If you’ve read our post on companies that have strong core values, it marked how important it is to brand a company according to issues it feels are relevant, and that align with its aim as a company. But how does it come up with its values? Is there a recipe to follow? Are there secret steps to success?
The following is our top four just for you:
1. For examples of winning values
OnStrategy provides readers with a gaze into successful company’s core values. Using Kinko’s, Seventh Generation, Patagobia and Starbucks as companies with distinctive values that are well-known, it marks out the importance of defining the identity of an organisation.
More than this, OnStrategy’s guide pushes forward the need to get feedback and build the core values around participants within the company. Suggesting a strategy session to develop a list of shared values, the two questions OnStrategy says are most important to ask are the following:
- What are three to five core values and beliefs that guide our daily interactions as a team?
- What are our non-negotiables?
Then, as a group, discuss the responses, and craft an explanation of the values that come up the most. Evaluate them, and gauge how important each one is for employees.
If they value and embody personability, then that should be something reflected in how you conduct your business: if you want all of you projects collaborated on by a number of people, teamwork could be a good value to instil in the newcomers, and to sell to the clients. The core values should be blossoming beliefs that all of your co-workers agree with, embody, and would want to see more of.
2. For a step by step guide to building values best for you
The Core Values Workbook by Coach Dawn Barclay is a resource available for download and is split into four sections.
The first section requires you to ‘Reflect’ on the values you have come up with for your company, and consider if they truly represent an authentic identity.
The second section is aimed to ‘Explore’ i.e. align and live by the values. You may realise that you weren’t fully committed and that there are other values you want to incorporate in conducting your business. It is more important to refine your image based on what you truly believe in, and not just stick with values you’ve set out from the beginning because you feel tethered to them.
The third section is the defining of the values. Called ‘Align’, this section pushes you to take steps every day to point yourself in the direction of the values you’ve outlined. How are they expressed in the everyday? What can you do to improve this? You need to live your core values. It is one thing to introduce and ingrain them: another thing to live and conduct your business aligned with them.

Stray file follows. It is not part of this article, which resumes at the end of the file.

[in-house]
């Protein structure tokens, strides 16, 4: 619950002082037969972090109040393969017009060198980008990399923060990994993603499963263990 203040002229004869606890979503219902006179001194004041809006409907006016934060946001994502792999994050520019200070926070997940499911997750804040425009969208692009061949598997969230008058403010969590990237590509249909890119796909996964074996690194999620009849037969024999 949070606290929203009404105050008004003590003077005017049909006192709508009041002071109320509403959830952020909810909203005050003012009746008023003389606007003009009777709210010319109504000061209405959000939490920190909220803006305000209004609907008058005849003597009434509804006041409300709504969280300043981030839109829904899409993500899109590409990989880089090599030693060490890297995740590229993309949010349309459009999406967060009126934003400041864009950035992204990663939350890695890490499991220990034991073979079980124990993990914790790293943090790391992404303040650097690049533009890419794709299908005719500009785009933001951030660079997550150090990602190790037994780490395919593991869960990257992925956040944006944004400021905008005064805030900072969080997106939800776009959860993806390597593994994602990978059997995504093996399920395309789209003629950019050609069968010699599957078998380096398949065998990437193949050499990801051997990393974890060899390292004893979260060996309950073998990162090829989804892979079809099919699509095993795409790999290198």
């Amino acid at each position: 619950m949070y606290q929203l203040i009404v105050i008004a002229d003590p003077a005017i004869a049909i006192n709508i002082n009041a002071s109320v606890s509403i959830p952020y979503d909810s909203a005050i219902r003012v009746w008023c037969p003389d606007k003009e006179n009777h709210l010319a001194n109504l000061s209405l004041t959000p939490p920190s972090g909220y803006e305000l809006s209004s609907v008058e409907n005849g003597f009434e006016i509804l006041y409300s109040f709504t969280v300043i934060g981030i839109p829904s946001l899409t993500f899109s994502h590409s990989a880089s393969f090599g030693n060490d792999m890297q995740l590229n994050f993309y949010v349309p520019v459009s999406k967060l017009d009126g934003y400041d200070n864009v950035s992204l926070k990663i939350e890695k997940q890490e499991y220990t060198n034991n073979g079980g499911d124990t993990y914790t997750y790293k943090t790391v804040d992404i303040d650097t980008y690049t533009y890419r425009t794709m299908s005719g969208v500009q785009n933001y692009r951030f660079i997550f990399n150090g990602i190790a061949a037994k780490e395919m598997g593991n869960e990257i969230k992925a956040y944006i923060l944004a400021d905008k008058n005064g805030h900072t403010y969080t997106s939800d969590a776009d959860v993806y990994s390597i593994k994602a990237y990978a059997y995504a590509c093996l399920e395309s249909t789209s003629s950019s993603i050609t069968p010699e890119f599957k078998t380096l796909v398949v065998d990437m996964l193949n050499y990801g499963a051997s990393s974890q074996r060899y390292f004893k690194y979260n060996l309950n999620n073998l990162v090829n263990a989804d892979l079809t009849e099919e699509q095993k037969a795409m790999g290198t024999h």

This is why the fourth section is called ‘Live’. Simply live what you believe in. It can attract wonderful clients. Equally, it can determine a client-base by defining incompatibilities between your values and theirs. If you value a culture of collaboration and involvement, it may not be a good fit when someone only wants a senior manager handling their project. Which is okay!
If your company is big enough, and if you want to stop cherry-picking every person who applies for a job with you (because, hopefully, so many will be), be specific in your interview approach. Ask questions that reflect your core values. For example, if one of your values is innovation, ask what their favourite gadget is and why it is unique from other products.
This tool from Workable gives examples on what questions to ask based on the values you have chosen to live by in your company. It is essential that whoever you onboard either lives by them too (and conducts business in the same way), or that they have the capacity to align with them. These people are representing your company. Make sure they do.
4. For proof that the process works
Ajay Pattani is an Entrepreneurs’ Organization (EO) member from Chicago and founder of Perfect Search Media. Considering his business core values are among the company’s most important assets, his insight is an amazing tool to consult. It is, after all, straight from the horse’s mouth as someone who has successfully branded and marketed their own company.
He says it’s not only important to interview and find the right people, but that you yourself mark out what makes your company different from others in the field. Before you know this, you must find the values that make your company different and personal.
Pattani cites the process and the changing of values as two major milestones. Not rushing the creation of core values is essential and evolving past those that don’t wok/are not authentic is just as important to running a successful business.
As your culture evolves, so might your values. Don’t be afraid to check back in on them and consult the people in the company to get their take on it too.
If there are any three things to take away from all these companies, it is:
- Values are integral to a company’s mission and purpose;
- They must represent what the company stands for;
- They must be realised in practice, in what the organisation actually does (and how the people act!)
Any resources you’d recommend? Please let us know! After all, as an employee engagement and performance management tool, it’s our business to know the best ways of establishing and embedding core values to drive success.